You've come through the initial recovery from a stroke. You and your doctor are now assessing the movement in the affected side. This can be a frustrating time as you realize what you've lost. But with physiotherapy on your arm and hand, you may get back much of the functionality. Here is what to expect as you start physical therapy after your stroke.
Putting Back the Puzzle Pieces
Patience will be your greatest asset as you start therapy. There were many pieces affected by the stroke, and each one must be retrained to make you feel whole again. Arm and leg muscles, facial muscles, and perhaps some of your memory and cognitive abilities have been affected. Slowly, you'll work with the orthopedist and physiotherapist to regain some of those missing elements.
Arm and Hand Therapy
Strokes affect one side of the body, so you'll have one "good" arm and hand. People will adapt to doing their daily activities with the unaffected side and ignore the injured side. The disuse of the affected side causes muscles to contract and joints to stiffen. Eventually, the arm and hand may contract tightly together making them useless to you. Part of your physical therapy is to get the affected side involved in daily activities to keep the muscles limber and working for you.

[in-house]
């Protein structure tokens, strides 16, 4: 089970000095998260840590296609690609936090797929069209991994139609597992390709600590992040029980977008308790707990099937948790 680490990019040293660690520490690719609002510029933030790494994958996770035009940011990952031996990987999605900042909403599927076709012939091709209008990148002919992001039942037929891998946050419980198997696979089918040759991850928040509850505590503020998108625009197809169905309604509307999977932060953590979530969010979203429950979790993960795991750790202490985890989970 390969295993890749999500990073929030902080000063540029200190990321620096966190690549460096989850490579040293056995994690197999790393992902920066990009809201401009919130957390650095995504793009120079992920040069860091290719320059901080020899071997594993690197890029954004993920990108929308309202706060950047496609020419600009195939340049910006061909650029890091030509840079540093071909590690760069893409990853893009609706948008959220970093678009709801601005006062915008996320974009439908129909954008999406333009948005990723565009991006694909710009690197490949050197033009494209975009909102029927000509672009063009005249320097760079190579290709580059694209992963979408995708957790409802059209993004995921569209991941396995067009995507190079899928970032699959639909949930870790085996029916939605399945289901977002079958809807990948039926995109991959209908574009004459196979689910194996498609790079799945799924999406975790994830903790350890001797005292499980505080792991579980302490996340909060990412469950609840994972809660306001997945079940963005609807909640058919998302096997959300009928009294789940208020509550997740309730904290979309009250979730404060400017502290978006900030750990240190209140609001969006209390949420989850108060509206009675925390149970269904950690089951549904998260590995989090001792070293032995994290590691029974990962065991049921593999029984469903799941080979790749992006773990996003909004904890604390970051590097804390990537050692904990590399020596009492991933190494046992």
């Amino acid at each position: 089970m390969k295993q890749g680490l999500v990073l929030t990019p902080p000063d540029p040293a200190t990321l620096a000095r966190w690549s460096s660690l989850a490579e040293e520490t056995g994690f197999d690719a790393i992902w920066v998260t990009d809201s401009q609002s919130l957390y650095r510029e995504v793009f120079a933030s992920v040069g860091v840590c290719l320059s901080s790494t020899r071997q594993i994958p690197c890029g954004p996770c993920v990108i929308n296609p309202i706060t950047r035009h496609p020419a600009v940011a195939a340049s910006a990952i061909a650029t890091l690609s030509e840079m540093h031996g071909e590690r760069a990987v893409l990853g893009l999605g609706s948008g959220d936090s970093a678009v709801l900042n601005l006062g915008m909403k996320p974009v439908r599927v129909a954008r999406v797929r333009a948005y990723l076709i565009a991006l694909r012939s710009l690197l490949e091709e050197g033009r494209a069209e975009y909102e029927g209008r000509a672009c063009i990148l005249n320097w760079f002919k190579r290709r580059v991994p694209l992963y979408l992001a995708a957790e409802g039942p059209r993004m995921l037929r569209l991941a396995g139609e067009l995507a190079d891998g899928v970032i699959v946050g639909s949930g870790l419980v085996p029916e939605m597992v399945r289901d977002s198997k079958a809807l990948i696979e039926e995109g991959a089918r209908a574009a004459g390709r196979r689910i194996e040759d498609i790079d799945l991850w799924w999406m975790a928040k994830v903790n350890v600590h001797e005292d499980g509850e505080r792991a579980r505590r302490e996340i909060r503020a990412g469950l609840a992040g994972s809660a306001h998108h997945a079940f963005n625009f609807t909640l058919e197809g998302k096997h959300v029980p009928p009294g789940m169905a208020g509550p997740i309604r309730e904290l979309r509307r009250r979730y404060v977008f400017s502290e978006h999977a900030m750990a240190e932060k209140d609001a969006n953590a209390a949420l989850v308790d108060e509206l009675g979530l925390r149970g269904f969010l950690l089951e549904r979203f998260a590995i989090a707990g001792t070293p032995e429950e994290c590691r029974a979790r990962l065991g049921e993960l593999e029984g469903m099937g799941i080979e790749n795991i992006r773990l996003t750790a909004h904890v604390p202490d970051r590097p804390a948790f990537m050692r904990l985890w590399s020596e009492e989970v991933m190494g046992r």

Your therapist will begin by doing stretching exercises on your arm and hand muscles. They will also show you how to do them yourself at home. This will prevent the muscles from contracting when not in use. You'll use your unaffected arm and hand to work the other side. Some of the exercises include:
- Pulling the fingers straight out and bending them back and forth.
- Moving each finger and joint through its normal range of motion.
- Bending and rotating the wrist through it normal movement.
- Extending the elbow until your arm is straight.
Daily Activity and Exercises
Another segment of therapy is to get the affected arm and hand involved in tasks you do every day. The therapist will show you how to use your hand to help with tasks around the house. As with all of the exercises, you'll start out slowly and work up to the maximum capabilities you have in your hand. These functional exercises may include:
- Using a drawer handle to open and close a drawer.
- Carrying a shopping bag across the room with a small object in it.
- Squeezing a toothpaste tube.
- Turning a door knob.
These activities coordinate your brain, nerves and muscles to retrain your arm and hand so that it can be of use to you with your daily tasks. Physiotherapy will be very effective for you if you are able to stick with it patiently.Share